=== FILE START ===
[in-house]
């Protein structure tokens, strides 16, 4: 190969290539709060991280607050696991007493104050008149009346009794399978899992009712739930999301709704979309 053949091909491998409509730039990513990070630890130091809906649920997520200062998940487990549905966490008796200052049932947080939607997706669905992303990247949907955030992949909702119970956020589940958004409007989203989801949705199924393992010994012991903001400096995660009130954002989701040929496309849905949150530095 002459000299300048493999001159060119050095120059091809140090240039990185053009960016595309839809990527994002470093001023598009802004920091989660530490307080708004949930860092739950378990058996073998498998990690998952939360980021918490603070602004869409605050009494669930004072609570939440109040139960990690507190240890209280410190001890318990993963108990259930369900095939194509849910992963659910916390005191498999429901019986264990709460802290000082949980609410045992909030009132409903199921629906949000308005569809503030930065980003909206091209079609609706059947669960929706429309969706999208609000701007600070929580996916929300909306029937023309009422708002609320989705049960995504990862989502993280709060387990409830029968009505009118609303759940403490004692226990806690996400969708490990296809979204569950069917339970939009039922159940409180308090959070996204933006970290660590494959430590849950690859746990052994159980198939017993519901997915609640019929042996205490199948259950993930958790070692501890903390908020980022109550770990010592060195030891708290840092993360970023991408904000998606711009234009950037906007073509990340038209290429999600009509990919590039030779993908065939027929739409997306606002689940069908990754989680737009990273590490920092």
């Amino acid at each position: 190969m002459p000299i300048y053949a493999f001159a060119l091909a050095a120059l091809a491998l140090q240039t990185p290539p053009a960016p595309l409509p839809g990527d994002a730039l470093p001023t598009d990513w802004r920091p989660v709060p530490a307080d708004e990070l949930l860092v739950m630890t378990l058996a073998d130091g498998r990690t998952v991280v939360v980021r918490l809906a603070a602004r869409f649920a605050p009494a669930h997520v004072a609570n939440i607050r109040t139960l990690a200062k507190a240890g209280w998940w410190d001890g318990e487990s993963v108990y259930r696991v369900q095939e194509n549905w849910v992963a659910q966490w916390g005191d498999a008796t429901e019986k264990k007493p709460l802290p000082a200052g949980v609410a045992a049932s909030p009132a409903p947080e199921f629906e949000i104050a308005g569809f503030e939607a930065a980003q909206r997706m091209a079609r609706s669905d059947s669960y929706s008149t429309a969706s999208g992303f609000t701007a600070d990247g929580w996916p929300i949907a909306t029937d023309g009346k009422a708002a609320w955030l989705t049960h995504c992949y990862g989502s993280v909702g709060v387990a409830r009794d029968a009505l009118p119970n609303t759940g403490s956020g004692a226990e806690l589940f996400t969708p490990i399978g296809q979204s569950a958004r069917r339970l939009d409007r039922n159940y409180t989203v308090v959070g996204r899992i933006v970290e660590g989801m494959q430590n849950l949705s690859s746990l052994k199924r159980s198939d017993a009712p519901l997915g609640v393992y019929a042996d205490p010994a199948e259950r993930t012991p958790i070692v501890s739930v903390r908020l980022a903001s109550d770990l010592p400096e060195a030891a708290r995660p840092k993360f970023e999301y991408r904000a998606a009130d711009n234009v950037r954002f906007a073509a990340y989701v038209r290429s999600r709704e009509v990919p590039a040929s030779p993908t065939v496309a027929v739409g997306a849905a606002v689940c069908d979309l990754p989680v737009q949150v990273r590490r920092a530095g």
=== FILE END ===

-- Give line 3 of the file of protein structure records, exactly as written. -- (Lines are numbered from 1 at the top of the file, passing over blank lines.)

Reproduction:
């Amino acid at each position: 190969m002459p000299i300048y053949a493999f001159a060119l091909a050095a120059l091809a491998l140090q240039t990185p290539p053009a960016p595309l409509p839809g990527d994002a730039l470093p001023t598009d990513w802004r920091p989660v709060p530490a307080d708004e990070l949930l860092v739950m630890t378990l058996a073998d130091g498998r990690t998952v991280v939360v980021r918490l809906a603070a602004r869409f649920a605050p009494a669930h997520v004072a609570n939440i607050r109040t139960l990690a200062k507190a240890g209280w998940w410190d001890g318990e487990s993963v108990y259930r696991v369900q095939e194509n549905w849910v992963a659910q966490w916390g005191d498999a008796t429901e019986k264990k007493p709460l802290p000082a200052g949980v609410a045992a049932s909030p009132a409903p947080e199921f629906e949000i104050a308005g569809f503030e939607a930065a980003q909206r997706m091209a079609r609706s669905d059947s669960y929706s008149t429309a969706s999208g992303f609000t701007a600070d990247g929580w996916p929300i949907a909306t029937d023309g009346k009422a708002a609320w955030l989705t049960h995504c992949y990862g989502s993280v909702g709060v387990a409830r009794d029968a009505l009118p119970n609303t759940g403490s956020g004692a226990e806690l589940f996400t969708p490990i399978g296809q979204s569950a958004r069917r339970l939009d409007r039922n159940y409180t989203v308090v959070g996204r899992i933006v970290e660590g989801m494959q430590n849950l949705s690859s746990l052994k199924r159980s198939d017993a009712p519901l997915g609640v393992y019929a042996d205490p010994a199948e259950r993930t012991p958790i070692v501890s739930v903390r908020l980022a903001s109550d770990l010592p400096e060195a030891a708290r995660p840092k993360f970023e999301y991408r904000a998606a009130d711009n234009v950037r954002f906007a073509a990340y989701v038209r290429s999600r709704e009509v990919p590039a040929s030779p993908t065939v496309a027929v739409g997306a849905a606002v689940c069908d979309l990754p989680v737009q949150v990273r590490r920092a530095g």